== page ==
Vesper: Zero Light Edition grabbed me early with its striking presentation but gradually lost me with its time-restricted puzzles. This puzzle platformer has all the right ingredients, but the proportions are peculiar.

The plot has many familiarities, with ancient civilizations and decaying worlds that are relatively commonplace to the genre. What’s interesting about the plot is that you decide how much it factors. Story elements (text only) are found off the beaten path, so play this one straightforwardly, and you may miss most of the tale. It’s a unique approach, but it makes the story feel unimportant. So why do I care about this android I’m controlling?

Well, part of the reason I care stems from the attractive presentation. While the silhouette look isn’t unique, the bold use of color definitely is. Each screen can be dominated by vibrant red, purple, green, etc. It may be garish at times, but it works. With so many games erring on the side of realistic colors, I’m happy to play a game that remembers it’s a game!

What aids the visuals is how the camera can alternate from the typical mid-range view. Close zooms help me feel a bit of attachment to the android that’s otherwise lacking, and I’m able to pick up certain details better. Meanwhile, the zooms out really impress upon you the sense of scope, playing as a small android on an alien planet.

Of course, the gameplay can tilt an okay game into a good or great one. Here is where Vesper: Zero Light Editon leaves me with love/hate feelings. It takes timer-based puzzles, which should be used sparingly, and gets carried away with them. In a world that’s begging to be explored, it forces you to high tail it.

This could’ve worked, except the puzzles don’t always complement this. For example, your main puzzle gimmick is a “Drive Gun,” a sword-looking weapon that allows you to transfer light into enemies and machinery. But it isn’t a consistent process. Sometimes it happens quickly. On other occasions, I’m left wondering why identical-looking machinery takes three times as long to activate. If this occurs when an enemy is near, forget it.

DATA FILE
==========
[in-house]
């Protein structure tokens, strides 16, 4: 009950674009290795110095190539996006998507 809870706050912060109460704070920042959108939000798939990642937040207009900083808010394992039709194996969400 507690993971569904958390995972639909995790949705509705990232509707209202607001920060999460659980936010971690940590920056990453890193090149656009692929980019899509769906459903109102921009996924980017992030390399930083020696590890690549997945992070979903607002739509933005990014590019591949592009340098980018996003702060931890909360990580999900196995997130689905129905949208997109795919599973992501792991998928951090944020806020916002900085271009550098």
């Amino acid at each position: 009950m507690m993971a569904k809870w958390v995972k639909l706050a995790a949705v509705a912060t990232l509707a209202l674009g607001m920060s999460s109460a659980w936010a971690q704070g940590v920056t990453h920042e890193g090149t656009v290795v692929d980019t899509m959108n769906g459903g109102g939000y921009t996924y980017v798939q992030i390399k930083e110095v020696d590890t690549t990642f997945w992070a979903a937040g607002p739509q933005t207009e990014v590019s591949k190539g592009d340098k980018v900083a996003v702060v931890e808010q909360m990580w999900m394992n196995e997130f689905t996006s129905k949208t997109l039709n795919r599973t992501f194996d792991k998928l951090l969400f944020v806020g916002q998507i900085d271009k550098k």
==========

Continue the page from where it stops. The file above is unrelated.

But wait, can’t you control your enemies’ minds with the light? Yes, and these moments are pretty darn fun. But the devs couldn’t resist having enemies respawn, adding a few tablespoons worth of this mechanic when a pinch would’ve sufficed. Thus, this puzzle impact is weakened. Perhaps if the light mechanic wasn’t dependent on control via the Joy-Con sticks, it could’ve worked better, but there’s no option to remap the controls. Really no control options at all, save toggling vibration.

The time stuff offers less of a satisfying challenge and more of a repeated annoyance, especially with the android you control moving on the sluggish side. Worse, I feel the speed focus limits stealth, one ingredient that should’ve been used more. At least the checkpoints are appropriately close, although it’s autosave only.

Thankfully, the developers have wisely sprinkled in passive screens. These are smart for numerous reasons. Besides letting you catch your breath, as it were, they allow you to stop and take in Vesper: Zero Light Edition’s impressive aesthetics. One of my favorite scenes involved running through a little village of other androids. Being limited to the background, I couldn’t interact with them, but I greatly appreciated the pretty eye candy. It also probably left more of a story impression on me than the various texts.

Vesper: Zero Light Edition might’ve needed to stay in the oven a bit longer, but there’s still a decent game here for puzzle platformer fans. The heaviness of the time-based stuff combined with fiddly Switch controls and your slow-moving android eventually takes a toll. But when the puzzle mechanic works unencumbered, it’s clever and satisfying, and the audio/visual package goes a long way. With better balancing, Cordens Interactive should have a hit with their next release.